Michael Field: Murky background to Vanuatu’s Chinese fishing boat arrests

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Arrested Chinese ships
Two of the three Chinese "pot vessels" arrested by Vanuatu authorities and docked in Luganville, Santo. Image: Michael Field/The Pacific Newsroom

COMMENT: By Michael Field

Docked and under some kind of arrest in Port Vila, Vanuatu, are two Chinese flagged fishing boats, allegedly caught in unauthorised waters.

Of course it makes headlines, but the truth here is decidedly murky.

The arrest of Donggongxing 13 and 16 is headline stuff; South Pacific nations seldom arrest Chinese boats. It causes too much trouble with Beijing.

After all there are between 200 and 300 Chinese boats operating in Vanuatu’s 663,251 sq km exclusive economic zone. Few of them are ever seen in Vila or Luganville; they all operate out China’s biggest South Pacific fishing base – Suva, Fiji.

All of them are either longliners or purse seiners, taking tuna.

But not these arrested boats.

Now this is odd – this is a case of the arrests being less significant than the class of boat.

Known as ‘pot vessels’
In the Western and Central Pacific Fishing Commission (WCPFC) register of 3450 fishing boats there are just three – all three are Chinese – known as “pot vessels”.

The names of the exclusive three? Donggongxing 13, 16 and 17.

Why are the region’s only pot vessels sitting off Hiu in the Torres Islands?

The police map issued to the media shows they were arrested 32 km west of Hiu. That puts them inside Vanuatu’s territorial waters (not the EEZ) as defined by the Marine Zones Act 2018.

Chinese fishing boats off Vanuatu
Torres Island (right) with the dots showing Chinese fishing boats in January – all in the EEZ, none in territorial waters. Image: Global Fishing Watch/TPN

As the Global Fishing Watch screen grab shows, there are plenty of Chinese boats (out of Suva) around Hiu – in the EEZ but not in territorial waters. Even the Chinese avoid going into territorial waters; getting caught is too easy (especially if the French send a jet aircraft).

However, it should be noted that neither Donggongxing 13 nor 16 show up on Global Fishing Watch: they had their positioning systems switched off.

A tuna boat probably has no real reason to go into territorial waters, but WCPFC data gives a possible clue. The vessels were authorised to catch grouper and sea cucumber.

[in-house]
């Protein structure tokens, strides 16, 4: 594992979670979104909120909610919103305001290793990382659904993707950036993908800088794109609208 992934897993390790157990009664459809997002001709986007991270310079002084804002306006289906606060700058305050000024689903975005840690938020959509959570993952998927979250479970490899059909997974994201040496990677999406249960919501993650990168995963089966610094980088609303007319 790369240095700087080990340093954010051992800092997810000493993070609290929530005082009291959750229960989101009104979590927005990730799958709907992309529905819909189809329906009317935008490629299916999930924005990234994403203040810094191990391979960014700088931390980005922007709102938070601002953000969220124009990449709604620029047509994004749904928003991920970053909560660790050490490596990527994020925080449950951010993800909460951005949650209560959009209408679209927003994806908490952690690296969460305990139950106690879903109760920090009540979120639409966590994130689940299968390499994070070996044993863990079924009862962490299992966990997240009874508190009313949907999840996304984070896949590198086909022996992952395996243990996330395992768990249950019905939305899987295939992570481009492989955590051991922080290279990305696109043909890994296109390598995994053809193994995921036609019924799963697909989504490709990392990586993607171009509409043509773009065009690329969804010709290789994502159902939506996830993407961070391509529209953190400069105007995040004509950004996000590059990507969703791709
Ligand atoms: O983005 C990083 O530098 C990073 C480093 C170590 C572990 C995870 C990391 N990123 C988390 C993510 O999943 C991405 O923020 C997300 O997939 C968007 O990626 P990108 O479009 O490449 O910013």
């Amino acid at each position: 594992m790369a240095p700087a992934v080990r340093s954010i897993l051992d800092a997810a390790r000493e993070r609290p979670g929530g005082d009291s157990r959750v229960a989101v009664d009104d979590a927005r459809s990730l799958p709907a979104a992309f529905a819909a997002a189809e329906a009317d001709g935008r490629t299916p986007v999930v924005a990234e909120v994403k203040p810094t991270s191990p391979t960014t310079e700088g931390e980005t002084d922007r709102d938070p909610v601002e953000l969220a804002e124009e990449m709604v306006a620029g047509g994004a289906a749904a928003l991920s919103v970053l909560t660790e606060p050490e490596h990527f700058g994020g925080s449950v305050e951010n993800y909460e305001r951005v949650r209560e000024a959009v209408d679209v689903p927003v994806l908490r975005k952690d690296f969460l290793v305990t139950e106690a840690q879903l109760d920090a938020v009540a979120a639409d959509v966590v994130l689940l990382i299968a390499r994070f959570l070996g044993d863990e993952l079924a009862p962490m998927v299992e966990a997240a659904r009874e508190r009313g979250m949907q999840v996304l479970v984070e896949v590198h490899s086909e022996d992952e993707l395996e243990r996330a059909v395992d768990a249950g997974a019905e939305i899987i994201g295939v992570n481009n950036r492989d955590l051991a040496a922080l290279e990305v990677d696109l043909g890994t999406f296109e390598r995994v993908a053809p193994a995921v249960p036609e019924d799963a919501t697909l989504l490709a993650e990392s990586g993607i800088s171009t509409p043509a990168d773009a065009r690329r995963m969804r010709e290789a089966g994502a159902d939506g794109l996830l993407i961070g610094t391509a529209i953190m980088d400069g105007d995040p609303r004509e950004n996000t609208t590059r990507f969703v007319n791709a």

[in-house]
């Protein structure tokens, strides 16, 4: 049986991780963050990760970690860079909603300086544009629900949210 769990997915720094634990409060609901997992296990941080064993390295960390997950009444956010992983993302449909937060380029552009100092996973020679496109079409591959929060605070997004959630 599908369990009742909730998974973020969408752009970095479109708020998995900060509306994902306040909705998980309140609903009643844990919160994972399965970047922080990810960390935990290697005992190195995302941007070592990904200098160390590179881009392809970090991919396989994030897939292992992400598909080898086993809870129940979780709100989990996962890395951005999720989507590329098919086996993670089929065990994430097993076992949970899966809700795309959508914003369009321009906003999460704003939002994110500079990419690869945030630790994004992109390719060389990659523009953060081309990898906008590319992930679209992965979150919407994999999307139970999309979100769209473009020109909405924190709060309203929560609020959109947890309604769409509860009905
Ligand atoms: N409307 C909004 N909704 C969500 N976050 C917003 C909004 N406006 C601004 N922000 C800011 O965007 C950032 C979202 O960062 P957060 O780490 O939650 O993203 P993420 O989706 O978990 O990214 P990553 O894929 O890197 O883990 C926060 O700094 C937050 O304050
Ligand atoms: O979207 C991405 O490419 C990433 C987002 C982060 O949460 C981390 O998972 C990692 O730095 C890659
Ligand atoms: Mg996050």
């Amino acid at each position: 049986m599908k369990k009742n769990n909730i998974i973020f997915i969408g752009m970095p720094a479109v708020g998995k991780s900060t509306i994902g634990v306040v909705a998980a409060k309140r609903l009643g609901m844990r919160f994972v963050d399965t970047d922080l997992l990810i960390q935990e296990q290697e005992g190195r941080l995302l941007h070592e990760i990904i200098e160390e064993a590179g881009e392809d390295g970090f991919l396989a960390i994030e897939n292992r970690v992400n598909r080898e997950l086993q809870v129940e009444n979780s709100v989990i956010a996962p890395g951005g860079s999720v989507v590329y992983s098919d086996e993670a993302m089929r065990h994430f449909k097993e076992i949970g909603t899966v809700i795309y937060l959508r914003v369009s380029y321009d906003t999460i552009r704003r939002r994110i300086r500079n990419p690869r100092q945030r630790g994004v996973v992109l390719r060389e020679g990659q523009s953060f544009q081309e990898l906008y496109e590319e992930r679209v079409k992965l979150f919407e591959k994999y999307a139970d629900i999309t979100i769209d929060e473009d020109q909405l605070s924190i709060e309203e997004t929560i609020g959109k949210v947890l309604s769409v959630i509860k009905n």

Chinese boats seized VDP
Vanuatu Daily Post report of the arrest on 22 January 2021. Image: APR screenshot

Both catches are lucrative
Although beche de mer and grouper are ocean species, they are also easy to catch closer to shore, inside territorial waters. It is why the Vietnamese “blue boats” were reaching into the South Pacific. Both catches are lucrative.

All three Donggongxing vessels are owned by Zhuhai Dong Gang Xing Long Distance Fishing Co. Beijing has given the relatively new company permission to fish in Mauritania in Africa, and Vanuatu.

Their permissions were given under the Chinese government’s “One Belt, One Road” (the Belt and Road Initiative (BRI)).

Because China has given an international commitment to eventually cut back on building new fishing boats, Dong Gang Xing has been constructing them quickly. Ten are targeting for the Pacific.

Registered pot vessels
The WCPFC register of the only pot vessels in the Pacific. Image: Michael Field/TPN

And this is where it gets odd; the company says they have permission under BRI to build a base in Vanuatu.

Why they believe this is not clear. Vanuatu has not said anything but has instead arrested two boats.

But were the two boats in territorial waters because they believed that under the deal between Vila and Beijing, Chinese boats can now enter territorial waters?

And if so, is Vanuatu heading for a diplomatic row with China?

Michael Field, who writes for Nikkei Asia, has provided this article for Asia Pacific Report.

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